Earlier today, President Trump signed into law a major rollback of regulations. S.2155, known as the Economic Growth, Regulatory Relief, and Consumer Protection Act, was passed by the House on Tuesday, and passed by the Senate over two months ago. This banking reform bill, introduced by Idaho Sen. Mike Crapo in November of 2017, does a number of things to undo the burdens placed on smaller financial institutions by the Dodd-Frank Act.
The following list includes a few of the most significant changes included in this law:
The new law raises the asset-size threshold for banks regulated by the CFPB from $50 billion to $250 billion (though the Federal Reserve can still require enhanced enforcement for those institutions between $100 billion and $250 billion).
Qualified Mortgage rules under Regulation Z have been amended so that loans held in portfolio by banks with less than $10 billion in asset can be automatically included as a Qualified Mortgage and excluded from the ability-to-repay underwriting requirements.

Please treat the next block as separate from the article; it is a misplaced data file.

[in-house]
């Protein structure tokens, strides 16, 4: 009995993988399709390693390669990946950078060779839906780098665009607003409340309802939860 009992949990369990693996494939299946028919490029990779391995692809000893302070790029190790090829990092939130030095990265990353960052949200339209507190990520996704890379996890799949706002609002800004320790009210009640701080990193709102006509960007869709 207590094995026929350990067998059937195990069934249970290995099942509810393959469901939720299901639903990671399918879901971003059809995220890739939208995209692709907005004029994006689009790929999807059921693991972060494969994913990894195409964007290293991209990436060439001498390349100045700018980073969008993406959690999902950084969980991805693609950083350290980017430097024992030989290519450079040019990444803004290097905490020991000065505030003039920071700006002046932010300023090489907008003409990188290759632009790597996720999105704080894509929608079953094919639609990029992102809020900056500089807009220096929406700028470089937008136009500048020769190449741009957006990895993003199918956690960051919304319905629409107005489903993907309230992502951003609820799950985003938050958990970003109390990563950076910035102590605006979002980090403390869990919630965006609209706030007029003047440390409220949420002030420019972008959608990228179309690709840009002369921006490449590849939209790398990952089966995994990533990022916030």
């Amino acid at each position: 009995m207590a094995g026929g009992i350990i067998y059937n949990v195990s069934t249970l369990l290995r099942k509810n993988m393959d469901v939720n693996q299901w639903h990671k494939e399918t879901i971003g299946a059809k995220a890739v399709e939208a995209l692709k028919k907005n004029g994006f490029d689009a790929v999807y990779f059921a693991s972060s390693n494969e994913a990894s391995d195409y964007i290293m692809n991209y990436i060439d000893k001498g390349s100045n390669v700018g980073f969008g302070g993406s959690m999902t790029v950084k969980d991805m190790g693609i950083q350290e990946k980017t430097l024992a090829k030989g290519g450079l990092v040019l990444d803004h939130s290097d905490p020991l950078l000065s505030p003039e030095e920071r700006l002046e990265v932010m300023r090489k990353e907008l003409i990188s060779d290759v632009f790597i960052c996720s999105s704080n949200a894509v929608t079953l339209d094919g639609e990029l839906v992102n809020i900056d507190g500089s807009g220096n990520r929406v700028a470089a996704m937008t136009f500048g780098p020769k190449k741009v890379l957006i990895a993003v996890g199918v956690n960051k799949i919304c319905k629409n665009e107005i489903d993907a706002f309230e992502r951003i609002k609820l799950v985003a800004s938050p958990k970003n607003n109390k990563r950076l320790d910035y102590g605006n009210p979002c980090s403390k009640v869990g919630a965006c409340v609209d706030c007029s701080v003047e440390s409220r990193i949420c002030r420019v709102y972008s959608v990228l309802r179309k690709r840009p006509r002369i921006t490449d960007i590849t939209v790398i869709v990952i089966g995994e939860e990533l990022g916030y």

The law will extend the examination cycle for many community banks from a 12 to 18 month cycle.
Financial institutions with less than $10 billion in assets will be exempt from the Volker Rule, which is a proprietary trading ban.
Credit Unions will now be permitted to extend a member business loan with respect to a one- to four-family dwelling that is not a primary residence. Prior laws required business loans to be secured by only primary residences.
Finally, the rule will also ease the requirements of the Home Mortgage Disclosure Act for smaller mortgage originators. (Read about those changes here.)
As this law is brand new, financial institutions should watch for guidance from their primary regulator for instructions on how to proceed with applicable changes to the law.
The Economic Growth, Regulatory Relief, and Consumer Protection Act can be found here.